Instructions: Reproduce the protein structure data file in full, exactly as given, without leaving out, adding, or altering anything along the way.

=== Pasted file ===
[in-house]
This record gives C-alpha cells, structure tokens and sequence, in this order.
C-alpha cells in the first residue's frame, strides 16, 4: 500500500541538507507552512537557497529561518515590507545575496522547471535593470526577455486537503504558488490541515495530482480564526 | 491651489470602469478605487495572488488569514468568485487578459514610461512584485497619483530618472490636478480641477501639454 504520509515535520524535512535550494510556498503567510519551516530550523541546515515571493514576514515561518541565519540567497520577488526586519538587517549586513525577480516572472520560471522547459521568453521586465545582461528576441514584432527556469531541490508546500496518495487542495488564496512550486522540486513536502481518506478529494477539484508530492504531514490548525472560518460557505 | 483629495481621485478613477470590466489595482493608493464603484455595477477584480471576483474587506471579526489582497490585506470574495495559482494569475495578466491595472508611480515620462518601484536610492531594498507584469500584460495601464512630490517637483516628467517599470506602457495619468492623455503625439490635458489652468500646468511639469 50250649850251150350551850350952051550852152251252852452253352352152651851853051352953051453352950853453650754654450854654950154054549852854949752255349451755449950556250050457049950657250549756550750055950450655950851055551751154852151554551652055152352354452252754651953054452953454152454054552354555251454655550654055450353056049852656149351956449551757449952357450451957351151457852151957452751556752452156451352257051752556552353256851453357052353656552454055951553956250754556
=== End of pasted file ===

[in-house]
This record gives C-alpha cells, structure tokens and sequence, in this order.
C-alpha cells in the first residue's frame, strides 16, 4: 500500500541538507507552512537557497529561518515590507545575496522547471535593470526577455486537503504558488490541515495530482480564526 | 491651489470602469478605487495572488488569514468568485487578459514610461512584485497619483530618472490636478480641477501639454 504520509515535520524535512535550494510556498503567510519551516530550523541546515515571493514576514515561518541565519540567497520577488526586519538587517549586513525577480516572472520560471522547459521568453521586465545582461528576441514584432527556469531541490508546500496518495487542495488564496512550486522540486513536502481518506478529494477539484508530492504531514490548525472560518460557505 | 483629495481621485478613477470590466489595482493608493464603484455595477477584480471576483474587506471579526489582497490585506470574495495559482494569475495578466491595472508611480515620462518601484536610492531594498507584469500584460495601464512630490517637483516628467517599470506602457495619468492623455503625439490635458489652468500646468511639469 50250649850251150350551850350952051550852152251252852452253352352152651851853051352953051453352950853453650754654450854654950154054549852854949752255349451755449950556250050457049950657250549756550750055950450655950851055551751154852151554551652055152352354452252754651953054452953454152454054552354555251454655550654055450353056049852656149351956449551757449952357450451957351151457852151957452751556752452156451352257051752556552353256851453357052353656552454055951553956250754556